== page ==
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Cyber Warfare: The New Arms Race

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After spending billions to build nuclear weapons, a different arms race has emerged in cyber warfare. Where the nuclear arms race pits the larger countries against each other, the cyber arms race includes a much larger number of combatants since it is open to almost anyone with cash and a computer, according to a front-page article in the Wall Street Journal.

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The article noted that computer attacks by countries against each other have kicked off a frantic digital arms race with nations racing to develop stockpiles of malicious code.

One reflection of the seriousness of this new arms race is that two longtime cyber adversaries, the U.S. and China, agreed last month not to conduct certain cyber attacks against one another.

Cyber Arsenal Has Multiple Offerings

cyberwar

There are a multitude of weapons in a cyber arsenal.

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Some of the types of attacks that counties can use include denial of service, sleeper malware, phishing, tricking radar and infrastructure sabotage. The major players in this new cyber warfare include the U.S., Russia, China, Iran and North Korea. But other countries are becoming more active.

Nuclear rivals Pakistan and India regularly hack one another’s companies and government. Estonia and Belarus are developing shields against Russia. In addition, Denmark, the Netherlands, Argentina and France have begun to develop offensive computer weapons.

At least 29 nations have military or intelligence groups focused on offensive hacking. The Wall Street Journal based this assessment on government records and interviews with government officials.

Around 50 countries have purchased off-the-shelf hacking software for surveillance purposes.

Where the “MAD” acronym – mutually assured destruction – characterized the nuclear arms race, that acronym stands for “mutually assured doubt” in the cyber arms race, according to one researcher, because you can never be sure what attack will occur.

Governments have used computer attacks to accomplish many tasks, such as stealing information, erasing computers, disabling financial networks and in one case destroying nuclear centrifuges.

Governments have explored using cyber weapons to destroy utility grids, undermine airline networks, interrupt Internet connectivity, confuse radar systems and remove funds from bank accounts.

Small Players Can Compete In This War

This new type of warfare evens the playing field between large and small countries, the report noted since cyber attacks are hard to prevent and trace.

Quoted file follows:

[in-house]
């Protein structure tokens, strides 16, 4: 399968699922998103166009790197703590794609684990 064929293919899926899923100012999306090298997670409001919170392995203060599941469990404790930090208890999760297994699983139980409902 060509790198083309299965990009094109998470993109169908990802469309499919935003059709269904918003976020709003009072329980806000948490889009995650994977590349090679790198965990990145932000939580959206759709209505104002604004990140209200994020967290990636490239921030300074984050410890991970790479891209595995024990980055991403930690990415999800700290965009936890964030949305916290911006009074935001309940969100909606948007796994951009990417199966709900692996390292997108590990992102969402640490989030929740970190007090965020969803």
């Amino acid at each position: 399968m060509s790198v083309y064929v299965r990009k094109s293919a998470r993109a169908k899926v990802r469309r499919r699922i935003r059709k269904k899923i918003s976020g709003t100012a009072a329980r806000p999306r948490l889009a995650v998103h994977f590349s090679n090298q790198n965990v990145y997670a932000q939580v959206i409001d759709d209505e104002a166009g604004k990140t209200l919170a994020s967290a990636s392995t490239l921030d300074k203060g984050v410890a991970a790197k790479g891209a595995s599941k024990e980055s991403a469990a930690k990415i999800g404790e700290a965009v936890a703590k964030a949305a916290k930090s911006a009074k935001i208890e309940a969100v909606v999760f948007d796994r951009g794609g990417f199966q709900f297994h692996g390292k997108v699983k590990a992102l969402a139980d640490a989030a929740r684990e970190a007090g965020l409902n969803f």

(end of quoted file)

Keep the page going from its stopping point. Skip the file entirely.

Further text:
Cyber weapon access is more widespread than nuclear weapon access, due to less costly technologies and distributed computing.

Most government-initiated cyber attacks involve cyber spying, which refers to breaking into computer networks to steal data. The more aggressive cyber weapons can erase computer records and destroy physical property.

The U.S. is most concerned about cyber weapons held by China, Russia, Iran and North Korea since these nations have initiated advanced attacks into the U.S. government networks and large U.S. companies.

Cyber warfare units are often connected to a country’s military and/or its intelligence services.

Chinese hackers have established a reputation for low-tech “phishing,” the sending of disguised emails to get a company’s employees or a government’s bureaucrats to allow the attackers access to their computer networks. This is how the U.S. thinks the Chinese were able to recently penetrate the Office of Personnel Management that compromised more than 21 million people’s records.

Russians have focused on diplomatic and political data and have gained access to unclassified networks at U.S. government offices.

Russians have stolen the daily schedule of President Obama and State Department correspondence, according to sources, although the Russians denied this.

Russian attackers also try to hide stolen data in regular network traffic. A piece of malware in one instance conceals its communications in consumer web services to evade cybersecurity defenses.

Also read: Nuclear facilities are in ‘denial’ to the risk of a ‘serious cyber attack.’

Iran Plays Hard

Iranians have allegedly been able to destroy computers twice using cyber weapons. Investigators believe Iranian attackers placed a virus on computers of Saudi Aramco, Saudi Arabia’s largest company, in 2012. The attack erased three-quarters of the computers and replaced screen images with images of American flags burning.

Iran used malware to destroy computers at Las Vegas Sands Corp. last year, according to James R. Clapper, director of National Intelligence. The casino is owned by Sheldon Adelson, a major Iran critic.

Iran in 2012 announced the creation of the Supreme Council of Cyberspace, the purpose of which is to defend Iran’s computer networks and create new ways of attacking enemies’ computer networks.

North Korea destroyed computer files at the Hollywood film unit of Sony Corp. in 2014, according to U.S. officials, allegedly retaliating for a satirical movie about Kim Jong-Un, North Korea’s dictator. The FBI said North Korea implanted malware on Sony computers, enabling them to steal and destroy records.

Many cybersecurity experts consider the U.S. to have the most advanced cyber weapons.

Edward Snowden, the former National Security Agency contractor who famously leaked documents, showed NSA implanted malware on tens of thousands of foreign computers which gave the government access to data to control the power plant and pipeline systems. The U.S. Cyber Command at the Pentagon did respond to a request for comment.

The U.S. Cyber Command currently has nine mission teams and has plans for four more. Such teams include 60 military personnel to conduct cyberspace operations.

An attack on Hacking Team, an Italian company, showed the company sold surveillance tools to various countries.